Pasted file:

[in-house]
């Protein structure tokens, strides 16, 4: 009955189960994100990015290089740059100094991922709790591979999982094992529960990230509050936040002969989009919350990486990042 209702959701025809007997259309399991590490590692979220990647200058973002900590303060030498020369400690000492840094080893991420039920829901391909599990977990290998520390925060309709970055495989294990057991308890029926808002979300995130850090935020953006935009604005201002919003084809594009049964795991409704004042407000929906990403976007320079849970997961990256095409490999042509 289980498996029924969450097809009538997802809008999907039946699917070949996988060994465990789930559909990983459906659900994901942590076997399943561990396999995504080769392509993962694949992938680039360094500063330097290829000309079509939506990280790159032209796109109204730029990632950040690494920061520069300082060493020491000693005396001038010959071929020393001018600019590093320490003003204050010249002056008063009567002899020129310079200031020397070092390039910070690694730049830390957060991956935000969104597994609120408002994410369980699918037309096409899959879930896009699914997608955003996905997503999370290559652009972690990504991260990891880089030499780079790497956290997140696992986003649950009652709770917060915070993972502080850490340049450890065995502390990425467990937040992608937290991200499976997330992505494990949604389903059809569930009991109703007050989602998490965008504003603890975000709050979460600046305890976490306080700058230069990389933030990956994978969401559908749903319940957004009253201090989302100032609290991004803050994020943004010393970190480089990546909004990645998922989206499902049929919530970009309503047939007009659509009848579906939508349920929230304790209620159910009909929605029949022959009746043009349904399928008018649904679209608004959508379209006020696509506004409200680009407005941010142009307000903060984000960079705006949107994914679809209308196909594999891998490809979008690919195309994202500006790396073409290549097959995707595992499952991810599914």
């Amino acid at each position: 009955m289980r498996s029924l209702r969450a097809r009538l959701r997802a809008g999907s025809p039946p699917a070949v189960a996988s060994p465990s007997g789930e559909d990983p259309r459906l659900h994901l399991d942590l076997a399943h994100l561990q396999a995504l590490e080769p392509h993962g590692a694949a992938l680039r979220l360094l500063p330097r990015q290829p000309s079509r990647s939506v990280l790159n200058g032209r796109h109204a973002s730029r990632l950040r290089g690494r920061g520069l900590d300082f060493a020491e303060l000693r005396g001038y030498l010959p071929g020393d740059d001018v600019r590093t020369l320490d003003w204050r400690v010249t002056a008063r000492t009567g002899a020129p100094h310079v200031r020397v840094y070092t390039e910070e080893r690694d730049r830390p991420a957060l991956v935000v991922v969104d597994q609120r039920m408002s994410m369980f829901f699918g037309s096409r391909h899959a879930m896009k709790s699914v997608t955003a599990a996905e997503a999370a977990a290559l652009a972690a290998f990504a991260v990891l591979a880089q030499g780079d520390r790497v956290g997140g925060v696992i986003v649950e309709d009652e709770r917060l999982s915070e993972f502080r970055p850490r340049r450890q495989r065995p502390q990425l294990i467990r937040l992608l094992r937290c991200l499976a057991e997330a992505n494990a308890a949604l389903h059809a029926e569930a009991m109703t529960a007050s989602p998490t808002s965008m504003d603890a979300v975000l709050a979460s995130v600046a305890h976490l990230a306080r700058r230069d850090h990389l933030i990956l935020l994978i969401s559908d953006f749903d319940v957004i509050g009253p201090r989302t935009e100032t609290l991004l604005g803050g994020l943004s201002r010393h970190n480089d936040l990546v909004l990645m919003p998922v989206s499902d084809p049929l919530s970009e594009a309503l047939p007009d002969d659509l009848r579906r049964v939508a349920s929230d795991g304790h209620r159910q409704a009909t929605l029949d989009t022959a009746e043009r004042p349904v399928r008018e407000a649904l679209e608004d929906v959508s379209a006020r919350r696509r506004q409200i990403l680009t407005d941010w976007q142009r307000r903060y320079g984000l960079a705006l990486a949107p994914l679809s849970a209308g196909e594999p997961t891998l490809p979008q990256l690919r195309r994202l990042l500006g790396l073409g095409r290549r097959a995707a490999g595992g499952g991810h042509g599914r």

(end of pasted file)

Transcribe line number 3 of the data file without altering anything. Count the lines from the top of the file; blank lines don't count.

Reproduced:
């Amino acid at each position: 009955m289980r498996s029924l209702r969450a097809r009538l959701r997802a809008g999907s025809p039946p699917a070949v189960a996988s060994p465990s007997g789930e559909d990983p259309r459906l659900h994901l399991d942590l076997a399943h994100l561990q396999a995504l590490e080769p392509h993962g590692a694949a992938l680039r979220l360094l500063p330097r990015q290829p000309s079509r990647s939506v990280l790159n200058g032209r796109h109204a973002s730029r990632l950040r290089g690494r920061g520069l900590d300082f060493a020491e303060l000693r005396g001038y030498l010959p071929g020393d740059d001018v600019r590093t020369l320490d003003w204050r400690v010249t002056a008063r000492t009567g002899a020129p100094h310079v200031r020397v840094y070092t390039e910070e080893r690694d730049r830390p991420a957060l991956v935000v991922v969104d597994q609120r039920m408002s994410m369980f829901f699918g037309s096409r391909h899959a879930m896009k709790s699914v997608t955003a599990a996905e997503a999370a977990a290559l652009a972690a290998f990504a991260v990891l591979a880089q030499g780079d520390r790497v956290g997140g925060v696992i986003v649950e309709d009652e709770r917060l999982s915070e993972f502080r970055p850490r340049r450890q495989r065995p502390q990425l294990i467990r937040l992608l094992r937290c991200l499976a057991e997330a992505n494990a308890a949604l389903h059809a029926e569930a009991m109703t529960a007050s989602p998490t808002s965008m504003d603890a979300v975000l709050a979460s995130v600046a305890h976490l990230a306080r700058r230069d850090h990389l933030i990956l935020l994978i969401s559908d953006f749903d319940v957004i509050g009253p201090r989302t935009e100032t609290l991004l604005g803050g994020l943004s201002r010393h970190n480089d936040l990546v909004l990645m919003p998922v989206s499902d084809p049929l919530s970009e594009a309503l047939p007009d002969d659509l009848r579906r049964v939508a349920s929230d795991g304790h209620r159910q409704a009909t929605l029949d989009t022959a009746e043009r004042p349904v399928r008018e407000a649904l679209e608004d929906v959508s379209a006020r919350r696509r506004q409200i990403l680009t407005d941010w976007q142009r307000r903060y320079g984000l960079a705006l990486a949107p994914l679809s849970a209308g196909e594999p997961t891998l490809p979008q990256l690919r195309r994202l990042l500006g790396l073409g095409r290549r097959a995707a490999g595992g499952g991810h042509g599914r």